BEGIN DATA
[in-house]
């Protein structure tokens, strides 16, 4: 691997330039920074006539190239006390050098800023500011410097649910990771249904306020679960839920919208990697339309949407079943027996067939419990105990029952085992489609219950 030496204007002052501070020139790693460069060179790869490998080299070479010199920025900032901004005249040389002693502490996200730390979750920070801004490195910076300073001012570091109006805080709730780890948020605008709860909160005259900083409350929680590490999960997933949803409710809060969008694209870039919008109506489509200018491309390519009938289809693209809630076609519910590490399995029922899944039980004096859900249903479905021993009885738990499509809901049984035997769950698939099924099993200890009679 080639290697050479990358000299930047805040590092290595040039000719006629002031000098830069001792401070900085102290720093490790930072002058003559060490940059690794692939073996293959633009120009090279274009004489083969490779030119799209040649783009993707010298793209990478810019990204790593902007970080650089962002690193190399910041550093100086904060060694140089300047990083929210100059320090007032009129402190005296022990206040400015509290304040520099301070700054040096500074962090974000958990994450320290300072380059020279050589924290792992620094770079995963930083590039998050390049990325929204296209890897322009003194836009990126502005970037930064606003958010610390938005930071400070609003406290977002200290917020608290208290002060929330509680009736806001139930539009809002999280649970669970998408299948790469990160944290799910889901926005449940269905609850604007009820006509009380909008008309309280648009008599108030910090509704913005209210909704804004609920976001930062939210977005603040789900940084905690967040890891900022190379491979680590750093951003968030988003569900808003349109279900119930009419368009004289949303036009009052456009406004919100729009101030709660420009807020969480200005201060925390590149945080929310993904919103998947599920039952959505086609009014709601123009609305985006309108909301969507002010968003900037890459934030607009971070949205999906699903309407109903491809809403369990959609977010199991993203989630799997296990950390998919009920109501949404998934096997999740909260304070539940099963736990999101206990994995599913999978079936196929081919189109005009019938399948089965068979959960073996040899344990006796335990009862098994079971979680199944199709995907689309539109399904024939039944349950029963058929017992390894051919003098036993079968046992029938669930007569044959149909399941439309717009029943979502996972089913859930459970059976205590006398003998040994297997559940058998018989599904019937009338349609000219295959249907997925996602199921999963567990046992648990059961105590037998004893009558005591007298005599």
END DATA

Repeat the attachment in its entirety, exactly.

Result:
[in-house]
């Protein structure tokens, strides 16, 4: 691997330039920074006539190239006390050098800023500011410097649910990771249904306020679960839920919208990697339309949407079943027996067939419990105990029952085992489609219950 030496204007002052501070020139790693460069060179790869490998080299070479010199920025900032901004005249040389002693502490996200730390979750920070801004490195910076300073001012570091109006805080709730780890948020605008709860909160005259900083409350929680590490999960997933949803409710809060969008694209870039919008109506489509200018491309390519009938289809693209809630076609519910590490399995029922899944039980004096859900249903479905021993009885738990499509809901049984035997769950698939099924099993200890009679 080639290697050479990358000299930047805040590092290595040039000719006629002031000098830069001792401070900085102290720093490790930072002058003559060490940059690794692939073996293959633009120009090279274009004489083969490779030119799209040649783009993707010298793209990478810019990204790593902007970080650089962002690193190399910041550093100086904060060694140089300047990083929210100059320090007032009129402190005296022990206040400015509290304040520099301070700054040096500074962090974000958990994450320290300072380059020279050589924290792992620094770079995963930083590039998050390049990325929204296209890897322009003194836009990126502005970037930064606003958010610390938005930071400070609003406290977002200290917020608290208290002060929330509680009736806001139930539009809002999280649970669970998408299948790469990160944290799910889901926005449940269905609850604007009820006509009380909008008309309280648009008599108030910090509704913005209210909704804004609920976001930062939210977005603040789900940084905690967040890891900022190379491979680590750093951003968030988003569900808003349109279900119930009419368009004289949303036009009052456009406004919100729009101030709660420009807020969480200005201060925390590149945080929310993904919103998947599920039952959505086609009014709601123009609305985006309108909301969507002010968003900037890459934030607009971070949205999906699903309407109903491809809403369990959609977010199991993203989630799997296990950390998919009920109501949404998934096997999740909260304070539940099963736990999101206990994995599913999978079936196929081919189109005009019938399948089965068979959960073996040899344990006796335990009862098994079971979680199944199709995907689309539109399904024939039944349950029963058929017992390894051919003098036993079968046992029938669930007569044959149909399941439309717009029943979502996972089913859930459970059976205590006398003998040994297997559940058998018989599904019937009338349609000219295959249907997925996602199921999963567990046992648990059961105590037998004893009558005591007298005599």